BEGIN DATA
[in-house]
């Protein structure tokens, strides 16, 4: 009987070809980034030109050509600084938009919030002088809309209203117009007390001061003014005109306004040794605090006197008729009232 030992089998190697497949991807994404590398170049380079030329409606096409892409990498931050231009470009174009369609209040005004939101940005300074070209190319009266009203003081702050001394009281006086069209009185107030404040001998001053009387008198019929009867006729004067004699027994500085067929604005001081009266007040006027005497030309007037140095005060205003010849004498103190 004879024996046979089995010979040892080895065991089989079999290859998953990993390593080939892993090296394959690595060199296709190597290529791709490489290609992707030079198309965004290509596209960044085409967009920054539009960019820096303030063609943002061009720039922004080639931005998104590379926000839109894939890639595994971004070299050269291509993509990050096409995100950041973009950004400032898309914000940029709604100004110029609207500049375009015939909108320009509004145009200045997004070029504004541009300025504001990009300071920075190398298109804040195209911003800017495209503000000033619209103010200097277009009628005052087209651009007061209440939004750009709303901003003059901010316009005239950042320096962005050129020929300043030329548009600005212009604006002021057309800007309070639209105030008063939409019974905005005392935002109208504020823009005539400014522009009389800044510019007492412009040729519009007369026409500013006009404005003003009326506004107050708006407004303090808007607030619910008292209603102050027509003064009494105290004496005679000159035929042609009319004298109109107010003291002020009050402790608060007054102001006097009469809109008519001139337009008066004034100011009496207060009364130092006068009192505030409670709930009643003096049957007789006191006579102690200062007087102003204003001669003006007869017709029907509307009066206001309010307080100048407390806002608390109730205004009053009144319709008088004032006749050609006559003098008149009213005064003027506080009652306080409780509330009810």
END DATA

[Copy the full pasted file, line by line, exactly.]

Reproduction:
[in-house]
């Protein structure tokens, strides 16, 4: 009987070809980034030109050509600084938009919030002088809309209203117009007390001061003014005109306004040794605090006197008729009232 030992089998190697497949991807994404590398170049380079030329409606096409892409990498931050231009470009174009369609209040005004939101940005300074070209190319009266009203003081702050001394009281006086069209009185107030404040001998001053009387008198019929009867006729004067004699027994500085067929604005001081009266007040006027005497030309007037140095005060205003010849004498103190 004879024996046979089995010979040892080895065991089989079999290859998953990993390593080939892993090296394959690595060199296709190597290529791709490489290609992707030079198309965004290509596209960044085409967009920054539009960019820096303030063609943002061009720039922004080639931005998104590379926000839109894939890639595994971004070299050269291509993509990050096409995100950041973009950004400032898309914000940029709604100004110029609207500049375009015939909108320009509004145009200045997004070029504004541009300025504001990009300071920075190398298109804040195209911003800017495209503000000033619209103010200097277009009628005052087209651009007061209440939004750009709303901003003059901010316009005239950042320096962005050129020929300043030329548009600005212009604006002021057309800007309070639209105030008063939409019974905005005392935002109208504020823009005539400014522009009389800044510019007492412009040729519009007369026409500013006009404005003003009326506004107050708006407004303090808007607030619910008292209603102050027509003064009494105290004496005679000159035929042609009319004298109109107010003291002020009050402790608060007054102001006097009469809109008519001139337009008066004034100011009496207060009364130092006068009192505030409670709930009643003096049957007789006191006579102690200062007087102003204003001669003006007869017709029907509307009066206001309010307080100048407390806002608390109730205004009053009144319709008088004032006749050609006559003098008149009213005064003027506080009652306080409780509330009810």